A federal appeals court ruled to temporarily suspend a judge’s ban overturning the “don’t ask, don’t tell” policy that prohibits openly gay and lesbian individuals from serving in the military.

The U.S. Justice Department filed an emergency motion with the 9th Circuit Court of Appeals to stay the decision, arguing the injunction on the policy has caused “confusion and uncertainty” in the Pentagon and the military, according to the appeals filing.

The three-judge panel approved the short-term motion to stay while they study the issue and consider suspending the injunction for a longer period.

U.S. District Judge Virginia Philips issued a worldwide ban on the policy Oct. 12, coinciding with National Coming Out Week on campuses such as the University of Wisconsin.

The DOJ asked Philips to suspend the ban Tuesday, but Philips denied the motion, so the attorney general’s office appealed the decision to the 2nd Circuit.

The Justice Department argued the injunction could jeopardize policy and protocol training in the military.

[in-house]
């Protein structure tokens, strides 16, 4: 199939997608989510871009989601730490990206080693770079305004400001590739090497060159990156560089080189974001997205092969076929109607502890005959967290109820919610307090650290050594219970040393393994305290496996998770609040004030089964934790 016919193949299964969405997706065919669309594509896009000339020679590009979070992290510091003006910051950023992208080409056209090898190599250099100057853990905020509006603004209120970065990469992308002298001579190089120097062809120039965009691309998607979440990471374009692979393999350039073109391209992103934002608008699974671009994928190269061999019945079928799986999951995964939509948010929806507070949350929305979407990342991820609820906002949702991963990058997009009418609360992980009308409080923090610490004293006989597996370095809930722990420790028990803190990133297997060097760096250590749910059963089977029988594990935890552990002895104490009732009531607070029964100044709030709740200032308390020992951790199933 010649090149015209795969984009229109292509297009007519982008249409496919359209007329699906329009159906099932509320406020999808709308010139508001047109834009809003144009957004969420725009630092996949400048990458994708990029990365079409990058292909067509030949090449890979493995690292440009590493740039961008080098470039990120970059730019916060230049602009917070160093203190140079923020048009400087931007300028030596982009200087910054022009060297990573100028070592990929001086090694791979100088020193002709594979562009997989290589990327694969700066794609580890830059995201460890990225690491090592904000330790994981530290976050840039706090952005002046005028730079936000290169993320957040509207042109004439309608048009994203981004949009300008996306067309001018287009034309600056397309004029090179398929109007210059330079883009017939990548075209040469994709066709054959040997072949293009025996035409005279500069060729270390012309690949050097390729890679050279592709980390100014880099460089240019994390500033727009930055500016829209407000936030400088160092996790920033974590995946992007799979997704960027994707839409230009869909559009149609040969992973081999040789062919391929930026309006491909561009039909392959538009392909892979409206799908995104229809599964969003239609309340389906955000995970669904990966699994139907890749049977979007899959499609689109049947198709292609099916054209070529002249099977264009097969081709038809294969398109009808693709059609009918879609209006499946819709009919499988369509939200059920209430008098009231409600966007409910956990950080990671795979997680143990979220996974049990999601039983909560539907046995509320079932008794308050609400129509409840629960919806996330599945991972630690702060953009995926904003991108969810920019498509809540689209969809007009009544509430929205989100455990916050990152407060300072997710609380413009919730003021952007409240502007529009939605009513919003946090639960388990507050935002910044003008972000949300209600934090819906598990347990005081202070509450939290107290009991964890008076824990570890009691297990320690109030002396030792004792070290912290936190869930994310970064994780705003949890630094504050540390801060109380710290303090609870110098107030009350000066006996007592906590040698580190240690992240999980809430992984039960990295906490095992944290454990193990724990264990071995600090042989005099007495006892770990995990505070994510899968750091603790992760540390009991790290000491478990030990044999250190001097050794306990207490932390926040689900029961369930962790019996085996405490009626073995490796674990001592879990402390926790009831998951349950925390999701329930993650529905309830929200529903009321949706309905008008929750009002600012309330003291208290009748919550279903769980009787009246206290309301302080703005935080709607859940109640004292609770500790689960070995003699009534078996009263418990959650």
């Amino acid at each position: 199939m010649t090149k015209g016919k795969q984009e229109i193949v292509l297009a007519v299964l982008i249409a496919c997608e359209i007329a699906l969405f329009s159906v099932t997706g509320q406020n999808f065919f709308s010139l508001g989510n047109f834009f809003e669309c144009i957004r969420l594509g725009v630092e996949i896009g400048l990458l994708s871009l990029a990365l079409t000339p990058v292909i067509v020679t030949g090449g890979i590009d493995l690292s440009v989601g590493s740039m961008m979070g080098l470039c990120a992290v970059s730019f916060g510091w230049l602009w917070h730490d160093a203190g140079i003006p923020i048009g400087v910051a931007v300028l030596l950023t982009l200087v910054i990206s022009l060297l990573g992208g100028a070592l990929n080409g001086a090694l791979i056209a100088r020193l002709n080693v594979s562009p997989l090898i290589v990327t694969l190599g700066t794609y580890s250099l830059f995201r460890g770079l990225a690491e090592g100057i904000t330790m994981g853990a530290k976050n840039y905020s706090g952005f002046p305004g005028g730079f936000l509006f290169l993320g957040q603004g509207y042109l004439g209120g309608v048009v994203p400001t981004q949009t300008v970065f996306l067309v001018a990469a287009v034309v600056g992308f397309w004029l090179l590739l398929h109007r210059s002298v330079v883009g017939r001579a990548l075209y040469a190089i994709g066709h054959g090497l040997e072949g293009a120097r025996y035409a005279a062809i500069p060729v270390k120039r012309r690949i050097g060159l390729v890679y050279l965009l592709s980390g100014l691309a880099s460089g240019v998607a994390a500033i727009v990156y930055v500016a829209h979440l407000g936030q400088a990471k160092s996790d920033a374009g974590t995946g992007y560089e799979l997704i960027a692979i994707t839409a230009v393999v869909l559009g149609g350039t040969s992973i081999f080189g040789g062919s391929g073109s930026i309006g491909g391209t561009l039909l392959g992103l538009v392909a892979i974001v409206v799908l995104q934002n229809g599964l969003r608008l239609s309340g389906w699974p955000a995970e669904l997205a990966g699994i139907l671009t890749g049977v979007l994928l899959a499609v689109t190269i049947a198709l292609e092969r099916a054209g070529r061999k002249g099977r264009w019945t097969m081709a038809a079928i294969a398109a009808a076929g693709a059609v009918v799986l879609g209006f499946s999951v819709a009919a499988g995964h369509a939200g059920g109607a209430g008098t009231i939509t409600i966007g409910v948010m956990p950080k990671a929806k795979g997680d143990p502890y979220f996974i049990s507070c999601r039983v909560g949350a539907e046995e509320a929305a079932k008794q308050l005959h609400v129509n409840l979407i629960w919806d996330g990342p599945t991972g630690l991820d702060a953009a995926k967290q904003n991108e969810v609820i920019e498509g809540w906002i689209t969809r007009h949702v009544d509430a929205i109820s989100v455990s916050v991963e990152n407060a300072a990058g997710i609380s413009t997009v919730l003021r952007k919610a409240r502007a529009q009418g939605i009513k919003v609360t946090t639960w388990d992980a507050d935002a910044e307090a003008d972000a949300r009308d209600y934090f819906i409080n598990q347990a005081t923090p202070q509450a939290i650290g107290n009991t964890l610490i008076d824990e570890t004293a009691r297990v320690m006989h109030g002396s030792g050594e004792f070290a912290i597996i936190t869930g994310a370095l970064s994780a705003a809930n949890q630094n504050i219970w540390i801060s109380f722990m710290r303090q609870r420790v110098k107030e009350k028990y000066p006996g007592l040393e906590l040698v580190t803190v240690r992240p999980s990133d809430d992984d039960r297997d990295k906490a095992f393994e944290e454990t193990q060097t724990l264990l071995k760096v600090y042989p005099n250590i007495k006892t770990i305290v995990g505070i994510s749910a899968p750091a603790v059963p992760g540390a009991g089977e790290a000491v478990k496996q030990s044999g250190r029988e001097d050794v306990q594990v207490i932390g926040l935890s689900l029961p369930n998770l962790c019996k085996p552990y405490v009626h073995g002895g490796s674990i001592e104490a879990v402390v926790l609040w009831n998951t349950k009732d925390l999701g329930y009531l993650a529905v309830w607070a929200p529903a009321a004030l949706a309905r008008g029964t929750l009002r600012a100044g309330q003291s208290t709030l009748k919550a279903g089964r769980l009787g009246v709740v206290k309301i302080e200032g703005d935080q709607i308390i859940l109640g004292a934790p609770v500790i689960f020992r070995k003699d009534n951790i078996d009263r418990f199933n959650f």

“Effectively developing proper training and guidance with respect to a change in policy will take time and effort,” the court papers said. “The district court’s injunction does not permit sufficient time for such training to occur, especially for commanders and servicemembers serving in active combat.”

Philips had ruled the ban unconstitutional in September, and the October injunction required the Pentagon to cease enforcing the policy, which it did.

President Barack Obama, the Joint Chiefs of Staff and Defense Secretary Robert Gates have previously supported repealing the “don’t ask, don’t tell” policy, but they still believe it should be the responsibility of the Legislature to end the policy, according to the court filing.

The Obama administration pushed for legislation that would repeal the policy, but it was blocked by Republicans in the Senate in September.

Even following the injunction, gay and lesbian organizations cautioned service members from coming out immediately and urged them instead to act cautiously.

Servicemembers United, the largest organizations for gay and lesbian military members in the country, issued a statement following the injunction telling members “don’t ask, don’t tell” remained a risk.

The organization told service members they should not come out, and they remained vulnerable while the Justice Department considered filing a motion to stay.